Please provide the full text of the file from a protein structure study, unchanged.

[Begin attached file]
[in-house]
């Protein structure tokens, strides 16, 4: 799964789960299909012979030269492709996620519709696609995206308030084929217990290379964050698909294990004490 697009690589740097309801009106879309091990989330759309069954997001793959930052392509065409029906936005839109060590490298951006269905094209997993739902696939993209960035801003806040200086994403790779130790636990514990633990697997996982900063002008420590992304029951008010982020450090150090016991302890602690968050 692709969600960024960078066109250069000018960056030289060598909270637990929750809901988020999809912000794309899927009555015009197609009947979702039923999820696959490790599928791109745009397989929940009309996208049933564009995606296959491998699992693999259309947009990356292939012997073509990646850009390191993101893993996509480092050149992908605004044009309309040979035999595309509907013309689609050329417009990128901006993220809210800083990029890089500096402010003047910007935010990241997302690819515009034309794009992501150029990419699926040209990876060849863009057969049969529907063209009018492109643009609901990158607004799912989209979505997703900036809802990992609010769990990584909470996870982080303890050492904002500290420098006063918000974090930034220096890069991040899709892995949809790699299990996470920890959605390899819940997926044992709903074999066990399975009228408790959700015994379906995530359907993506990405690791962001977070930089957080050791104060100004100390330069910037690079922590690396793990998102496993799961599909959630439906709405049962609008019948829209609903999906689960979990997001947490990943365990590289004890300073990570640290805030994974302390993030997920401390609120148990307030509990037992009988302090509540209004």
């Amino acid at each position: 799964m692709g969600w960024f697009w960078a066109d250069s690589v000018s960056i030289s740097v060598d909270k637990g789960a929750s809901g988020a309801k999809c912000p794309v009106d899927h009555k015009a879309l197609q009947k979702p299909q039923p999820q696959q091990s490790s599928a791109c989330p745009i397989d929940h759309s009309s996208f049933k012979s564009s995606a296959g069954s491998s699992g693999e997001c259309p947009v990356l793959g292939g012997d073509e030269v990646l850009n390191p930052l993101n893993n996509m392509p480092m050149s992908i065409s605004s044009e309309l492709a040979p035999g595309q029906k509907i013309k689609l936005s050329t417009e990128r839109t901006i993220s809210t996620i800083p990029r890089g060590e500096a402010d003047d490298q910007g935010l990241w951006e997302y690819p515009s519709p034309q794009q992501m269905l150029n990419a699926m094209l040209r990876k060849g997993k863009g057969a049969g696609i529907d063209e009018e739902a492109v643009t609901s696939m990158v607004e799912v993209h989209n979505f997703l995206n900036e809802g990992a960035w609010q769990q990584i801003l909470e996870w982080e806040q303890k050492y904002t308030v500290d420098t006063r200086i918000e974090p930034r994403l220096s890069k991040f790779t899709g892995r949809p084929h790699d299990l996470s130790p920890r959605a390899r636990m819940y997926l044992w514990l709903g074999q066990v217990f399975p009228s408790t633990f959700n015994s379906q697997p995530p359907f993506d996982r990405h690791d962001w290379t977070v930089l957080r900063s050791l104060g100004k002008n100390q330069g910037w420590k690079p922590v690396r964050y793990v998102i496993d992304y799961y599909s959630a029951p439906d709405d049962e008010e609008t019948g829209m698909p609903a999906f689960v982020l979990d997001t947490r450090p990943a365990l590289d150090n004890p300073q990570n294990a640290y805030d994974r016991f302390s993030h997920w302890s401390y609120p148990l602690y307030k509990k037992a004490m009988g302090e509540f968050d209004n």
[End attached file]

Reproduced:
[in-house]
């Protein structure tokens, strides 16, 4: 799964789960299909012979030269492709996620519709696609995206308030084929217990290379964050698909294990004490 697009690589740097309801009106879309091990989330759309069954997001793959930052392509065409029906936005839109060590490298951006269905094209997993739902696939993209960035801003806040200086994403790779130790636990514990633990697997996982900063002008420590992304029951008010982020450090150090016991302890602690968050 692709969600960024960078066109250069000018960056030289060598909270637990929750809901988020999809912000794309899927009555015009197609009947979702039923999820696959490790599928791109745009397989929940009309996208049933564009995606296959491998699992693999259309947009990356292939012997073509990646850009390191993101893993996509480092050149992908605004044009309309040979035999595309509907013309689609050329417009990128901006993220809210800083990029890089500096402010003047910007935010990241997302690819515009034309794009992501150029990419699926040209990876060849863009057969049969529907063209009018492109643009609901990158607004799912989209979505997703900036809802990992609010769990990584909470996870982080303890050492904002500290420098006063918000974090930034220096890069991040899709892995949809790699299990996470920890959605390899819940997926044992709903074999066990399975009228408790959700015994379906995530359907993506990405690791962001977070930089957080050791104060100004100390330069910037690079922590690396793990998102496993799961599909959630439906709405049962609008019948829209609903999906689960979990997001947490990943365990590289004890300073990570640290805030994974302390993030997920401390609120148990307030509990037992009988302090509540209004």
């Amino acid at each position: 799964m692709g969600w960024f697009w960078a066109d250069s690589v000018s960056i030289s740097v060598d909270k637990g789960a929750s809901g988020a309801k999809c912000p794309v009106d899927h009555k015009a879309l197609q009947k979702p299909q039923p999820q696959q091990s490790s599928a791109c989330p745009i397989d929940h759309s009309s996208f049933k012979s564009s995606a296959g069954s491998s699992g693999e997001c259309p947009v990356l793959g292939g012997d073509e030269v990646l850009n390191p930052l993101n893993n996509m392509p480092m050149s992908i065409s605004s044009e309309l492709a040979p035999g595309q029906k509907i013309k689609l936005s050329t417009e990128r839109t901006i993220s809210t996620i800083p990029r890089g060590e500096a402010d003047d490298q910007g935010l990241w951006e997302y690819p515009s519709p034309q794009q992501m269905l150029n990419a699926m094209l040209r990876k060849g997993k863009g057969a049969g696609i529907d063209e009018e739902a492109v643009t609901s696939m990158v607004e799912v993209h989209n979505f997703l995206n900036e809802g990992a960035w609010q769990q990584i801003l909470e996870w982080e806040q303890k050492y904002t308030v500290d420098t006063r200086i918000e974090p930034r994403l220096s890069k991040f790779t899709g892995r949809p084929h790699d299990l996470s130790p920890r959605a390899r636990m819940y997926l044992w514990l709903g074999q066990v217990f399975p009228s408790t633990f959700n015994s379906q697997p995530p359907f993506d996982r990405h690791d962001w290379t977070v930089l957080r900063s050791l104060g100004k002008n100390q330069g910037w420590k690079p922590v690396r964050y793990v998102i496993d992304y799961y599909s959630a029951p439906d709405d049962e008010e609008t019948g829209m698909p609903a999906f689960v982020l979990d997001t947490r450090p990943a365990l590289d150090n004890p300073q990570n294990a640290y805030d994974r016991f302390s993030h997920w302890s401390y609120p148990l602690y307030k509990k037992a004490m009988g302090e509540f968050d209004n």